Most of us get a few days off at the holidays. We don’t get a long Christmas break like members of Congress. We don’t get a trip to Hawaii like the president, but most of us don’t have jobs, salaries, and publicly-funded perks that provide that kind of indulgence. We don’t enjoy the benefits that go along with pretending to represent taxpayers on Capitol Hill or in the White House.
With federal debt and spending relegated to congressional backwaters until our fiscal crisis returns next year, needy special interests are back in the spotlight. By now you would think that even liberals would be tired of hearing Democrats ramble on about the needy. With spending back on the table almost everyone who isn’t wealthy qualifies as needy: seniors, illegal immigrants, the middle class, the sub-middle class, college students, teachers, children, and Americans who can’t get health insurance because their president’s website, predictably, doesn’t work.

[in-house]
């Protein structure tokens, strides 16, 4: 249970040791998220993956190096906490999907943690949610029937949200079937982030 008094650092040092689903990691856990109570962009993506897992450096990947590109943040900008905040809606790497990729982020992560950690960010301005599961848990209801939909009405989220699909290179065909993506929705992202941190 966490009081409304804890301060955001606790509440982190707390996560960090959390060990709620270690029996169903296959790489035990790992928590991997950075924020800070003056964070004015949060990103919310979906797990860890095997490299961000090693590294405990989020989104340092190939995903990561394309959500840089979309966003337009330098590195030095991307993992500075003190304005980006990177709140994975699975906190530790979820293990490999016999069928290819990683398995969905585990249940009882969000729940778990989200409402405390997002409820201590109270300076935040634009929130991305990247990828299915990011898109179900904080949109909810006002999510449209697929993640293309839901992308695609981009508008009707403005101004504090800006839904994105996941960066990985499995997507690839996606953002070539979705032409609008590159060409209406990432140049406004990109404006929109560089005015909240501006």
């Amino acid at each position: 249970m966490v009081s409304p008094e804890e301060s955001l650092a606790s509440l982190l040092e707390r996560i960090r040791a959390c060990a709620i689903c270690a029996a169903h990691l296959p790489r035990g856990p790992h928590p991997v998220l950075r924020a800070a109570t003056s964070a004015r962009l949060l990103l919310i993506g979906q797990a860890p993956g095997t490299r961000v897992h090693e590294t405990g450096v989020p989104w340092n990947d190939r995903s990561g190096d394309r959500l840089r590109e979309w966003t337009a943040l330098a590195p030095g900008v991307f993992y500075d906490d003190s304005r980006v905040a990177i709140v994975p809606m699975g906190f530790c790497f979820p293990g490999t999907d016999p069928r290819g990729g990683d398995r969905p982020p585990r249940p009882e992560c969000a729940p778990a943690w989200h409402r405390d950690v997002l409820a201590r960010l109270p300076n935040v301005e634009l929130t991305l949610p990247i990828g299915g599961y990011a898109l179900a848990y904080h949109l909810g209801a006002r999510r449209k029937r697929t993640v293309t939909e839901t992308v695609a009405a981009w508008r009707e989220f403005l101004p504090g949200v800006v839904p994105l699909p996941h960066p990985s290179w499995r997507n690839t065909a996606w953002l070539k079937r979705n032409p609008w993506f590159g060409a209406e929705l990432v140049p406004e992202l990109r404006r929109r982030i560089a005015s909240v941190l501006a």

Despite whatever promises you were made, the purpose of government is not to guarantee us a good life. That’s our responsibility. The debate over what the Founding Fathers meant by “general Welfare” has been rendered meaningless now that our government’s overreaching efforts to provide for all endangers the promises it needs to keep. Whatever the general welfare was supposed to mean, that idea has become so corrupted that, ironically, the general welfare now threatens our welfare.
Boondoggles are legislative pornography, elaborately crafted spending vehicles that create government waste by not solving problems. Congress would never be able to agree on what a boondoggle is and Democrats might tell you that there is no such thing, but we all know a boondoggle is coming long before it hits the president’s desk. Consider this snippet from Harry Reid about a proposed cybersecurity bill:
This measure is the product of more than three years of bipartisan cooperation across several committees working diligently to incorporate input from a wide array of public and private sector stakeholders.¹
Committees, stakeholders, lobbyists, and special interests are the problem.
What do North Carolina and Arizona’s Maricopa County Jail have in common? Both found unique ways to use the color pink, from Sheriff Joe Arpaio’s pink undergarments for jail inmates to North Carolina’s plan to adorn driver’s licenses for DACA illegal immigrants with a noticeable pink stripe. Sheriff Arpaio was sued by the Justice Department and North Carolina’s driver’s licenses may eventually meet the same fate.